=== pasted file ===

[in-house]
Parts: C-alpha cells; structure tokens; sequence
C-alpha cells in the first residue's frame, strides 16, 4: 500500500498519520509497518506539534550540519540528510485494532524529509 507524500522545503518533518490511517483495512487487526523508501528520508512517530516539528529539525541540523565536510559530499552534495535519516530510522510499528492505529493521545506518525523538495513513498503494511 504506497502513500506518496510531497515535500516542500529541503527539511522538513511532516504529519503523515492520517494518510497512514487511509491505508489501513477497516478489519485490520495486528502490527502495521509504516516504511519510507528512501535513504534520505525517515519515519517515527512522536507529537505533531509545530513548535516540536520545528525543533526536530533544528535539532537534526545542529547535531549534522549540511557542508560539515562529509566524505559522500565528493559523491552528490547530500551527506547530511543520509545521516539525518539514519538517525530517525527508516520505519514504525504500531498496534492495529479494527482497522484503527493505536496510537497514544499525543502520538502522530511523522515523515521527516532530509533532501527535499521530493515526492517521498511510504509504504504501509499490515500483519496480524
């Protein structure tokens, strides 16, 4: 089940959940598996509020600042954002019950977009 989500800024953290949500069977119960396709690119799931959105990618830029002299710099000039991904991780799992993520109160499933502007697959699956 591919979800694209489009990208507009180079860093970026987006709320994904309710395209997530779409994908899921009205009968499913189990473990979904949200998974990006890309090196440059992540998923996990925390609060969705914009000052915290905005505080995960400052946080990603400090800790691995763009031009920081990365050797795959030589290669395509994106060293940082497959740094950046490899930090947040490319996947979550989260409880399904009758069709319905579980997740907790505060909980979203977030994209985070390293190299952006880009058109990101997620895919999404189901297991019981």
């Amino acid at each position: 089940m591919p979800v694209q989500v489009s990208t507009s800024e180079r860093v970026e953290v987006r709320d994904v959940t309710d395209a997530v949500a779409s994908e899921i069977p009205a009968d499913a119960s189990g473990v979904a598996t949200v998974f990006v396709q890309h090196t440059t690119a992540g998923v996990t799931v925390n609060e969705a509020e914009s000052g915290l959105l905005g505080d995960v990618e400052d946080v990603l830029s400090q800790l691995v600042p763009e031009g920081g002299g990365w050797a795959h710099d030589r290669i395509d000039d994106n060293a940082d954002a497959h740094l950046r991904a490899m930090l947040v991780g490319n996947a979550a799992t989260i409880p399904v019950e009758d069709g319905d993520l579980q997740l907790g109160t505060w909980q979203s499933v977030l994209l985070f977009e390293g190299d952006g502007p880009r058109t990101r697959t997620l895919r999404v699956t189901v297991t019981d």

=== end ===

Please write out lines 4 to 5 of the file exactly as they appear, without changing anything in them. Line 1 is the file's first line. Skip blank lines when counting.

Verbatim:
């Protein structure tokens, strides 16, 4: 089940959940598996509020600042954002019950977009 989500800024953290949500069977119960396709690119799931959105990618830029002299710099000039991904991780799992993520109160499933502007697959699956 591919979800694209489009990208507009180079860093970026987006709320994904309710395209997530779409994908899921009205009968499913189990473990979904949200998974990006890309090196440059992540998923996990925390609060969705914009000052915290905005505080995960400052946080990603400090800790691995763009031009920081990365050797795959030589290669395509994106060293940082497959740094950046490899930090947040490319996947979550989260409880399904009758069709319905579980997740907790505060909980979203977030994209985070390293190299952006880009058109990101997620895919999404189901297991019981």
């Amino acid at each position: 089940m591919p979800v694209q989500v489009s990208t507009s800024e180079r860093v970026e953290v987006r709320d994904v959940t309710d395209a997530v949500a779409s994908e899921i069977p009205a009968d499913a119960s189990g473990v979904a598996t949200v998974f990006v396709q890309h090196t440059t690119a992540g998923v996990t799931v925390n609060e969705a509020e914009s000052g915290l959105l905005g505080d995960v990618e400052d946080v990603l830029s400090q800790l691995v600042p763009e031009g920081g002299g990365w050797a795959h710099d030589r290669i395509d000039d994106n060293a940082d954002a497959h740094l950046r991904a490899m930090l947040v991780g490319n996947a979550a799992t989260i409880p399904v019950e009758d069709g319905d993520l579980q997740l907790g109160t505060w909980q979203s499933v977030l994209l985070f977009e390293g190299d952006g502007p880009r058109t990101r697959t997620l895919r999404v699956t189901v297991t019981d």